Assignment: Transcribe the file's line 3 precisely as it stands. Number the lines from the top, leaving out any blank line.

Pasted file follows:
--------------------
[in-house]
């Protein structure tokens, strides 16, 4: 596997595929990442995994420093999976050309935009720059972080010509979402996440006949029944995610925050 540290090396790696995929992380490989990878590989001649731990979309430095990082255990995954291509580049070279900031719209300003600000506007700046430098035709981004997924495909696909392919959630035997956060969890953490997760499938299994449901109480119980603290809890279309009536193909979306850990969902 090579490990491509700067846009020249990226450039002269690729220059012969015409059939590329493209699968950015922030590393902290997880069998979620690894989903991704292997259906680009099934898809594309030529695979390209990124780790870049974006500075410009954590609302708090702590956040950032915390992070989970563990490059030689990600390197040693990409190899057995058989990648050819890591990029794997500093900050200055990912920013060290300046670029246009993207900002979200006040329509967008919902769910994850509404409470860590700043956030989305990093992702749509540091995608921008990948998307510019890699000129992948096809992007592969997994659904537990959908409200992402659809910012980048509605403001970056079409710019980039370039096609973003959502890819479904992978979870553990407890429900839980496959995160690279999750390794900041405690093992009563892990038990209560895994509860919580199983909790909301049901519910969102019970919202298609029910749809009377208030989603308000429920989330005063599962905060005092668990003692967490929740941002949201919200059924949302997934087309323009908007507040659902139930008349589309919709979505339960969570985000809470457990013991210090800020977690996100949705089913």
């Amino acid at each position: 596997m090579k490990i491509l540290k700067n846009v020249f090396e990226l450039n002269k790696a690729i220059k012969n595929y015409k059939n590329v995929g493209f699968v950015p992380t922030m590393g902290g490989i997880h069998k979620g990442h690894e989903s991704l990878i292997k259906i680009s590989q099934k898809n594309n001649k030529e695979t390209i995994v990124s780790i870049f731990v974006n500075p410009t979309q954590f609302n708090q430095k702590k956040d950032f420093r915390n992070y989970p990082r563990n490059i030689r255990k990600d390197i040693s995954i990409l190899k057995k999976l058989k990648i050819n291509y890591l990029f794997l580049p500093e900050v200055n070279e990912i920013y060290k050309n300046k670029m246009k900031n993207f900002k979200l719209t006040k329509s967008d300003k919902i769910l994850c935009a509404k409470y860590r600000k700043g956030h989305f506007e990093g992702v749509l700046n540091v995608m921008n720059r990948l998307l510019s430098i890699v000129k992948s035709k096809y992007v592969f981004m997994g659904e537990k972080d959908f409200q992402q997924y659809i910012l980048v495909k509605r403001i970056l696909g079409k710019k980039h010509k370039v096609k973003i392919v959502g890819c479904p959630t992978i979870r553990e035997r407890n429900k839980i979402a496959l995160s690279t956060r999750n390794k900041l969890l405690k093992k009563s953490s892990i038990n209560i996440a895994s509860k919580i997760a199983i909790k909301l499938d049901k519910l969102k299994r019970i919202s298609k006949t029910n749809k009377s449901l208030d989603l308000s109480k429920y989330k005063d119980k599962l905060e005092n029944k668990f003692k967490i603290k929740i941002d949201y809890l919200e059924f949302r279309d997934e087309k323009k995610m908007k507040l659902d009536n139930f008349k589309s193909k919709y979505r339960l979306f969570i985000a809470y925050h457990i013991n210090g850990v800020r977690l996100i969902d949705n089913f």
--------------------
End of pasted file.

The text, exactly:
């Amino acid at each position: 596997m090579k490990i491509l540290k700067n846009v020249f090396e990226l450039n002269k790696a690729i220059k012969n595929y015409k059939n590329v995929g493209f699968v950015p992380t922030m590393g902290g490989i997880h069998k979620g990442h690894e989903s991704l990878i292997k259906i680009s590989q099934k898809n594309n001649k030529e695979t390209i995994v990124s780790i870049f731990v974006n500075p410009t979309q954590f609302n708090q430095k702590k956040d950032f420093r915390n992070y989970p990082r563990n490059i030689r255990k990600d390197i040693s995954i990409l190899k057995k999976l058989k990648i050819n291509y890591l990029f794997l580049p500093e900050v200055n070279e990912i920013y060290k050309n300046k670029m246009k900031n993207f900002k979200l719209t006040k329509s967008d300003k919902i769910l994850c935009a509404k409470y860590r600000k700043g956030h989305f506007e990093g992702v749509l700046n540091v995608m921008n720059r990948l998307l510019s430098i890699v000129k992948s035709k096809y992007v592969f981004m997994g659904e537990k972080d959908f409200q992402q997924y659809i910012l980048v495909k509605r403001i970056l696909g079409k710019k980039h010509k370039v096609k973003i392919v959502g890819c479904p959630t992978i979870r553990e035997r407890n429900k839980i979402a496959l995160s690279t956060r999750n390794k900041l969890l405690k093992k009563s953490s892990i038990n209560i996440a895994s509860k919580i997760a199983i909790k909301l499938d049901k519910l969102k299994r019970i919202s298609k006949t029910n749809k009377s449901l208030d989603l308000s109480k429920y989330k005063d119980k599962l905060e005092n029944k668990f003692k967490i603290k929740i941002d949201y809890l919200e059924f949302r279309d997934e087309k323009k995610m908007k507040l659902d009536n139930f008349k589309s193909k919709y979505r339960l979306f969570i985000a809470y925050h457990i013991n210090g850990v800020r977690l996100i969902d949705n089913f």